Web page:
While some couples are able to completely end their relationship with a divorce, others must continue to interact with one another because of the children they share. This new relationship, a process that is more commonly referred to as co-parenting, continues (at least) until the child turns of age. How you navigate it - not just during the divorce, but long after - can make a massive difference in how your child adjusts to the new structure of their family. Increase your chances of success by using these five tips for successful co-parenting, and discover how a seasoned divorce lawyer can help improve the outcome in your Illinois divorce.
1. Keep Your Child Out of the Divorce
Though children are inevitably affected by the divorce of their parents, they should not be privy to all the details of the case. It is a personal and financial matter between adults who wish to end their relationship. The child’s relationship with each parent usually continues, however, so long as it is in their best interest (which it usually is). Allowing them to overhear details could taint the child's perception of the other parent, and that could ultimately create maladjustment issues for them. Alternatively, if you lean on your child and overshare details with them, you could potentially harm your child’s relationship with not just the other parent, but yourself as well. Avoid such issues by ensuring you keep your child out of the divorce as much as possible.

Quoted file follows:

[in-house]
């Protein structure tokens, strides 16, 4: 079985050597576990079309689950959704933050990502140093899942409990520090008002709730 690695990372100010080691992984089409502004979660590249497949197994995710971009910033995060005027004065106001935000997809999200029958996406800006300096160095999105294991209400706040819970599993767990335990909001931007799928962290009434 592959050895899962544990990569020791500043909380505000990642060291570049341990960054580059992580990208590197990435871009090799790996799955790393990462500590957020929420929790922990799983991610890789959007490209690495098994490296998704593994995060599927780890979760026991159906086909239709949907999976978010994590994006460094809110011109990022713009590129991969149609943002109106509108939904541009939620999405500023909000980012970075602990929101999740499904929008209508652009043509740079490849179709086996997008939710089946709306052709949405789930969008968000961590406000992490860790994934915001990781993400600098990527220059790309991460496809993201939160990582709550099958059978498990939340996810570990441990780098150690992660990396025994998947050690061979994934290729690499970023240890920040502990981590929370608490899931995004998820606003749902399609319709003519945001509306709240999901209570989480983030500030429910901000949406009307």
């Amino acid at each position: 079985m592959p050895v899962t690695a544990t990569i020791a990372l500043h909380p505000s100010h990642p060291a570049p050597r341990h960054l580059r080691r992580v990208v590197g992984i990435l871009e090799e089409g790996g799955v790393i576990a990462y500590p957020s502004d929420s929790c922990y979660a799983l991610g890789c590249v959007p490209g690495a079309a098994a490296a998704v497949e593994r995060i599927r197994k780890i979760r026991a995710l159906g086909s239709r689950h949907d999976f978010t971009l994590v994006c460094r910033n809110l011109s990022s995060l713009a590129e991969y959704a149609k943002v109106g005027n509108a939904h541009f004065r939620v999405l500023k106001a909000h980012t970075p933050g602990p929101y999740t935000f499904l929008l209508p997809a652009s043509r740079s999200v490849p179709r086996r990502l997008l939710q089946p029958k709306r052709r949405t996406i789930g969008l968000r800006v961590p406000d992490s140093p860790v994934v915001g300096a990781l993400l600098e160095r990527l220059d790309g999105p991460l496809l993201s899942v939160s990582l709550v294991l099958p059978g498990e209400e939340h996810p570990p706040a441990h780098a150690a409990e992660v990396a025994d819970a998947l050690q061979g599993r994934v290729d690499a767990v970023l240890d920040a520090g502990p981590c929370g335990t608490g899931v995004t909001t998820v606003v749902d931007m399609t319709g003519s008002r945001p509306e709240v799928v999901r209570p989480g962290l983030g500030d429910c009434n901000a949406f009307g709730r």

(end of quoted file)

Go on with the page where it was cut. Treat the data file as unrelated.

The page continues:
Do not argue with your spouse when your child is nearby, avoid phone conversations when your child is around, and be sure to make sure your child is not within earshot when speaking to friends and family about the divorce. If asked directly about the divorce, be honest with your child but only share as much information as necessary.